• The video led to a controversy in which, first, Waltke asked for the video to be removed from BioLogos’ website, and shortly thereafter, Waltke resigned, was asked to resign, or was dismissed from RTS. (Both Waltke and RTS characterize it as a resignation; others, including John Stackhouse of Regent College, report it as a dismissal.)

In case you aren’t familiar with Bruce Waltke’s work, he has been one of the leading evangelical scholars of the Old Testament for decades. I’ll just point you to his Wikipedia entry for his credentials – let’s just say that he knows Hebrew better than I do. Among his many writings is a commentary on Genesis, so it’s not like the video was a revelation of something new. Here’s what he says about the scientific character of Genesis 1:

Contemporary scientists almost unanimously discount the possibilty of creation in one week, and we cannot summarily discount the evidence of the earth sciences. General revelation in creation, as well as the special revelation of the Scripture, is also the voice of God. We live in a “universe,” and all truth speaks with one voice. (Genesis, 77)

In both the commentary and elsewhere, Waltke credits Henri Blocher’s In the Beginning (IVP, 1984) as shaping his view of the opening chapters of Genesis.

See below for more links.

The second: the case Christian Legal Society v. Martinez, which appears today before the U.S. Supreme Court.

A summary of the story:

  • The Hastings College of Law (part of the University of California system) has an anti-discrimination policy which all recognized student groups are required to adopt. The policy states, in part, that Hastings

    shall not discriminate unlawfully on the basis of race, color, religion, national origin, ancestry, disability, age, sex or sexual orientation.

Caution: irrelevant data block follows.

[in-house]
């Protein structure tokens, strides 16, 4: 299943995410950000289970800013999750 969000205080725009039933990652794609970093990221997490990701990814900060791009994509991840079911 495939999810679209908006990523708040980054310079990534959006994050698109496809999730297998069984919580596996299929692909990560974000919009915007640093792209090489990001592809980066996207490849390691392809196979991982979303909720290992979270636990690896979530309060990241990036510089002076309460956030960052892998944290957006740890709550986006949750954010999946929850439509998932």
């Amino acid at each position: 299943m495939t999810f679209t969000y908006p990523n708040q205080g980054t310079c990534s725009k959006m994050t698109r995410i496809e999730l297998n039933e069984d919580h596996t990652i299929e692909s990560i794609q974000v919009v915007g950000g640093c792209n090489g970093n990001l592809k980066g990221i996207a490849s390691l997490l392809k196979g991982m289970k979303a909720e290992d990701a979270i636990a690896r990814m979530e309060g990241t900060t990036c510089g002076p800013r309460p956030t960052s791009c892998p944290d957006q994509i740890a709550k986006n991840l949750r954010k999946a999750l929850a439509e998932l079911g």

(The “Martinez” of the case is Leo Martinez, dean of Hastings.

  • The Hastings CLS chapter allows anyone to attend and participate in its activities, but requires voting members and officers to agree with a statement of faith which, among other things, endorses the traditional Christian view of sexual morality.
  • Because CLS does not meet the requirements of Hastings’ anti-discrimination policy, it cannot be a recognized student organization without removing its requirement for members and officers.
  • CLS contends that Hasting’s policy violates the First Amendment’s guarantees of freedom of religion and freedom of association. Hasting disagrees
  • The Ninth District Court of Appeals ruled in Hastings’ favor in March 2009, and the case is now before the US Supreme Court.

This issue has come up before, often involving InterVarsity chapters. Up until now, federal courts have consistently sided with student organizations, ruling that public universities cannot abridge the First Amendment rights of student organizations. (Private universities are a completely different matter.) This is the first case in which an appeals court has sided with a university, which that different parts of the country are living under different rulings. The Supreme Court has taken up the case to clear up this inconsistency. InterVarsity, among many others, has filed an amicus brief in the case.

See below for more links.


Waltke and Reformed Theological Seminary

RTS’ official statement

A letter from Waltke

Joint Statement from Waltke and Darrel Falk, president of BioLogos

Inside Higher Ed’s article (ABC News also did a piece, but it’s horrible so I’m not linking to it)

A few blog posts on the subject:

CLS v. Martinez

Complete text of the opposing briefs and all amicus briefs (via American Bar Association)

CLS’ summary of the story so far

I couldn’t find a similar summary or position from Hastings, but here is a press release from 2006 (PDF) about the initial ruling

Inside Higher Ed’s news article about the case

Story about the case from Religion and Ethics NewsWeekly

NPR story summarizing the case, with some nice quotes from both sides

InterVarsity articles about the case:

Christianity Today’s editorial

My colleague Michael Schutt, who leads IV’s Law School Ministry as well as CLS’ student ministry, breaks down a few points on his Redeeming Law blog

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Micheal Hickerson

The former Associate Director for the Emerging Scholars Network, Micheal lives in Cincinnati with his wife and three children and works as a web manager for a national storage and organization company. He writes about work, vocation, and finding meaning in what you do at No Small Actors.